Larisa Arap Hunger Strike Continues

Larisa Arap continues to be kept in the closed section of the Apatity hospital where she was moved last week instead of being moved to the open care area. Therefore she has continued a hunger strike against her detention. Two days ago the deputy chief medical officer said Larisa Arap was not a danger to herself or others and would be transferred by August 7th, but this has not happened. This second hunger strike has gone on since Larisa was moved to Apatity from the clinic in Murmansk where she was originally abducted on July 5 when she went there for a routine medical form required to renew her driver’s license.

The case continues to receive broad coverage in the foreign press but the Russian health and political hierarchy continues to support the illegal detention of Larisa Arap. From an Aug 7 Chicago Tribune article:

Larisa Arap crossed a line with Murmansk authorities when she co-wrote an article called “Madhouse” that appeared in a Kasparov movement newspaper, alleging the mistreatment of children and the use of electro-shock therapy at area psychiatric clinics. She claimed she observed those abuses during a monthlong stay at the clinic in 2004, in which she received treatment for stress.

On July 5, Arap appeared at Dr. Marina Rekish’s office to pick up a medical certificate needed to renew her driver’s license. Russian driver’s license renewals require annual certificates from a doctor and a psychiatrist stating that the applicant is physically and mentally capable of driving.

Last year, Rekish issued Arap the certificate without hesitation, says Elena Vasilyeva, head of the Murmansk branch of Kasparov’s pro-democratic movement called Other Russia. This time, however, Rekish had a question as Arap sat in her office. “She asked, ‘Are you the author of that article?'” Vasilyeva said, relating what Arap told her.

When Arap replied “Yes,” Rekish asked her to wait outside. Moments later police dressed in camouflage arrived and hauled Arap away, holding her arms crossed behind her back as they walked her to an ambulance.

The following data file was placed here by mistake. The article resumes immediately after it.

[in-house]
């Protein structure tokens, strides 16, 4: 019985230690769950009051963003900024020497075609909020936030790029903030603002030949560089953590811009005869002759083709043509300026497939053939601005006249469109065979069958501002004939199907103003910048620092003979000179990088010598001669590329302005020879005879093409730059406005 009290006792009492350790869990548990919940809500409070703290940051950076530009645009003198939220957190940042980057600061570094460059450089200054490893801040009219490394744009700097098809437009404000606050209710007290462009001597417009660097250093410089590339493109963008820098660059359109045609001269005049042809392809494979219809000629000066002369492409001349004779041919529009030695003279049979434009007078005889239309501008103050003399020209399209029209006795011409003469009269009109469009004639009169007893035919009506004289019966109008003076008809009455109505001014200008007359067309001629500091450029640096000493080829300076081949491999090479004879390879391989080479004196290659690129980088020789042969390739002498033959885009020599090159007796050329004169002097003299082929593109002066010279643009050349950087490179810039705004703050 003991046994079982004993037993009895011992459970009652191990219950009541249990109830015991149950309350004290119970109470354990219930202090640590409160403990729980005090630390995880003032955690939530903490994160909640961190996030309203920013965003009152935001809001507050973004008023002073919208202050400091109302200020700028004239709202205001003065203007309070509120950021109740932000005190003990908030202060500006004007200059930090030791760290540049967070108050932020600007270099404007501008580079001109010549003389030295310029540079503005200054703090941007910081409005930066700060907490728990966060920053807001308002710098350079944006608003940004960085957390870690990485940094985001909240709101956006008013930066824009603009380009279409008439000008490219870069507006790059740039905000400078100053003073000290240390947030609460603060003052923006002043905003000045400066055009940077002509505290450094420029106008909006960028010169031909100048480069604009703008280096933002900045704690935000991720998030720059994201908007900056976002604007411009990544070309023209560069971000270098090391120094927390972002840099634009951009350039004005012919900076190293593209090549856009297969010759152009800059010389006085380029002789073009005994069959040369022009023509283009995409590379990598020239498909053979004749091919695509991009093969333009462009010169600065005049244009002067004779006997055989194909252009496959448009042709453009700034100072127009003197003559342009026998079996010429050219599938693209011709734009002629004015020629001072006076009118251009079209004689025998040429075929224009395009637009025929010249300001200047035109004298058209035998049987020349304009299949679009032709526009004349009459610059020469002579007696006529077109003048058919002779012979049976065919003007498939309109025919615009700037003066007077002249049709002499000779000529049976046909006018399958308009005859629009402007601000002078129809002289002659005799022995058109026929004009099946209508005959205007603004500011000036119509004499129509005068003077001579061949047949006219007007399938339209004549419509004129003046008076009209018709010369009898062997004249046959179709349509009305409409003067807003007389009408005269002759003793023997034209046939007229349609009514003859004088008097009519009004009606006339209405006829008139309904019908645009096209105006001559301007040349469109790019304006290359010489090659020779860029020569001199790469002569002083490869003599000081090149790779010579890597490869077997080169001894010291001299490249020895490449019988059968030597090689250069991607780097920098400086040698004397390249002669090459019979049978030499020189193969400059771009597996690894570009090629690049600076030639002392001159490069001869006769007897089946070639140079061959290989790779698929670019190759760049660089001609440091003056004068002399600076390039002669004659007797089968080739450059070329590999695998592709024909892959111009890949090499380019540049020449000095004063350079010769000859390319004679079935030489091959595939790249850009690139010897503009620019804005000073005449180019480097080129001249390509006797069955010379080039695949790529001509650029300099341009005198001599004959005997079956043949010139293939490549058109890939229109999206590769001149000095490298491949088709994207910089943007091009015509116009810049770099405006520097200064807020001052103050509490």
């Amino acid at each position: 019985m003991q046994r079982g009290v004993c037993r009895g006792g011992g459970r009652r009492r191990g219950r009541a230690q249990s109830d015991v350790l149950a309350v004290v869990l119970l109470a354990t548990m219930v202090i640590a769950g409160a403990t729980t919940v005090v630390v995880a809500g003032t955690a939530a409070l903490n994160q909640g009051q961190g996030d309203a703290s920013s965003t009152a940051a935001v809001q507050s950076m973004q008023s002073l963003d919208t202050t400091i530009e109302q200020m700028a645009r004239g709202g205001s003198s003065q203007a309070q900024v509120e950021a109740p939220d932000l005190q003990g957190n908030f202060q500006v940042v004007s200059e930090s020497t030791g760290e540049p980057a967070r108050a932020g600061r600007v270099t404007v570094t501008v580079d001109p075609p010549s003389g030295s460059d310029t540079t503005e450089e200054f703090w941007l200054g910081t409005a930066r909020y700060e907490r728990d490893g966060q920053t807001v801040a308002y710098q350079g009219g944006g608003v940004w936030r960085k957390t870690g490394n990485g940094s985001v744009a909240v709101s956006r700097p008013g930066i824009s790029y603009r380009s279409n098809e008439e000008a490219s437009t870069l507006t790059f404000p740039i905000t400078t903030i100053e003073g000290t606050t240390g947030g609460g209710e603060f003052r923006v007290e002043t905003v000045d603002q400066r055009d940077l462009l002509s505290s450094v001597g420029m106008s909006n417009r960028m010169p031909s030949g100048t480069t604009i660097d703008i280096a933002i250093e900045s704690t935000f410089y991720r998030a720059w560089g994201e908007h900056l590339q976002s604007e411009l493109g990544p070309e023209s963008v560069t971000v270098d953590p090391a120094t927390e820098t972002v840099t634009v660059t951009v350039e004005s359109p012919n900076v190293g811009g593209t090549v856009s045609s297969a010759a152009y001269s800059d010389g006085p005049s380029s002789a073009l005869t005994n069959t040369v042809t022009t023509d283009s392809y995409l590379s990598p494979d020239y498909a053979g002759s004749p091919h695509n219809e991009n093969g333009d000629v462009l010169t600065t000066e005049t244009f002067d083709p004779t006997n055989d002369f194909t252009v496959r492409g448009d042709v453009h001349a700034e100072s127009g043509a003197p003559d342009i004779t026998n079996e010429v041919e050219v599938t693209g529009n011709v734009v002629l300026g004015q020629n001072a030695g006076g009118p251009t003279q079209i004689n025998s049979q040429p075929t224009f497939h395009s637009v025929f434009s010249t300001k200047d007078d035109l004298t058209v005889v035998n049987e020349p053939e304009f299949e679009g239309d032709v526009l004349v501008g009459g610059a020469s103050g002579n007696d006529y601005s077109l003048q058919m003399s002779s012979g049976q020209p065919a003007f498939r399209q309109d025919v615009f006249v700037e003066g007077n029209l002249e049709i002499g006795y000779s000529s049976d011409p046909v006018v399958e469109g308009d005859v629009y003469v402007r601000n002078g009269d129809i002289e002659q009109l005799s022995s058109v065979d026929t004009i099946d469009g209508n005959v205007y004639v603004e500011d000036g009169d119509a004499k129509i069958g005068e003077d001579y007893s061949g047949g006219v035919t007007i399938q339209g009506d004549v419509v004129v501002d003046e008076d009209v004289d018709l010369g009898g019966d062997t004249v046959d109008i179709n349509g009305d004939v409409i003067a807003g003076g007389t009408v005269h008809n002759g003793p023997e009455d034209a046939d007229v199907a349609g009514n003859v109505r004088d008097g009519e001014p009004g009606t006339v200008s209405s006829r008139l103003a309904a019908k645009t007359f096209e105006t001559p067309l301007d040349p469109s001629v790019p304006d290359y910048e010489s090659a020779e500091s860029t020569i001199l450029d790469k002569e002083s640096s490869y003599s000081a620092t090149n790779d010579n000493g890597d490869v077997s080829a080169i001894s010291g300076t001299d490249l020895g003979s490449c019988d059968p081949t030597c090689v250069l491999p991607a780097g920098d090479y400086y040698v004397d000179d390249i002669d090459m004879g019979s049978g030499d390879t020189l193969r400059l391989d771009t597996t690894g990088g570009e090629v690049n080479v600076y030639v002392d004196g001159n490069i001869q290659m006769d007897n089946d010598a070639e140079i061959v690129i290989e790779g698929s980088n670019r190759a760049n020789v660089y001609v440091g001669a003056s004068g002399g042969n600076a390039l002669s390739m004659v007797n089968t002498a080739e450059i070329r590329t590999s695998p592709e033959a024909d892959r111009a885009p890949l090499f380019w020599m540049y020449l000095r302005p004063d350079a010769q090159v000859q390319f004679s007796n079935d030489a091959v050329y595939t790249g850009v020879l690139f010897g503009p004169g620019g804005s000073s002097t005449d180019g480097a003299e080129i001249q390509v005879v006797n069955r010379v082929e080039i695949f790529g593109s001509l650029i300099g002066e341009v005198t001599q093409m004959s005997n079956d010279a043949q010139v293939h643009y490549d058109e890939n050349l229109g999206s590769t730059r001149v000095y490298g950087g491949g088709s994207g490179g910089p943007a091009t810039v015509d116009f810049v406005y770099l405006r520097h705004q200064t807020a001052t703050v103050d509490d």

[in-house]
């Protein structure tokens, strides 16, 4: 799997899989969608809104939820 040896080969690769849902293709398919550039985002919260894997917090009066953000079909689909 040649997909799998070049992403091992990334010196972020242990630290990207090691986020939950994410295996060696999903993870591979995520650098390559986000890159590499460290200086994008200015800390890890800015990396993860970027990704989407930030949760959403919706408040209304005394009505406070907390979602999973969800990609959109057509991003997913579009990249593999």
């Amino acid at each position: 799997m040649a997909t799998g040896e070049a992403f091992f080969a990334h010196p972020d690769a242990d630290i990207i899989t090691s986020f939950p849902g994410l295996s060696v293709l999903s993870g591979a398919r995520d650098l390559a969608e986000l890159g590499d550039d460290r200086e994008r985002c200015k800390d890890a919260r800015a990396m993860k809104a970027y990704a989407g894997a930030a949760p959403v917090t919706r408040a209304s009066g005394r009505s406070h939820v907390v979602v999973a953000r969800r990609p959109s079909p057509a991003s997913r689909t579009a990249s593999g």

When Vasilyeva and Arap’s husband and daughter arrived at the psychiatric clinic in nearby Severomorsk to see her, the 49-year-old political activist couldn’t walk or speak. Her eyes were swollen and barely open. She had just spent 24 hours strapped to a gurney, unable to move as nurses pumped heavy sedatives into her, Vasilyeva says.

The family has been told that Arap is being held because she poses a danger to others, an assessment made by Rekish and accepted by a judge during a hearing July 18.

Rekish did not respond to a request for an interview.

Transfer to Apatity

Arap is now being held at a mental asylum in Apatity, 93 miles south of Murmansk. Vasilyeva and Arap’s husband met with the asylum’s chief doctor July 31.

“The first thing he said was, ‘Aren’t you afraid of publishing this kind of article?'” Vasilyeva said. “I looked into his eyes and said, ‘You have the right to sue us if you don’t like the article, but right now we’re talking about why Larisa is in an asylum,'” Vasilyeva said. “He made it clear the reason for her being at the asylum was the article.”

Vasilyeva and Arap’s relatives last saw her July 31 at the Apatity clinic. She appeared underweight and groggy.

“She ran to us and cried bitterly,” Taisiya Arap said. “She told me she’s dying in there.”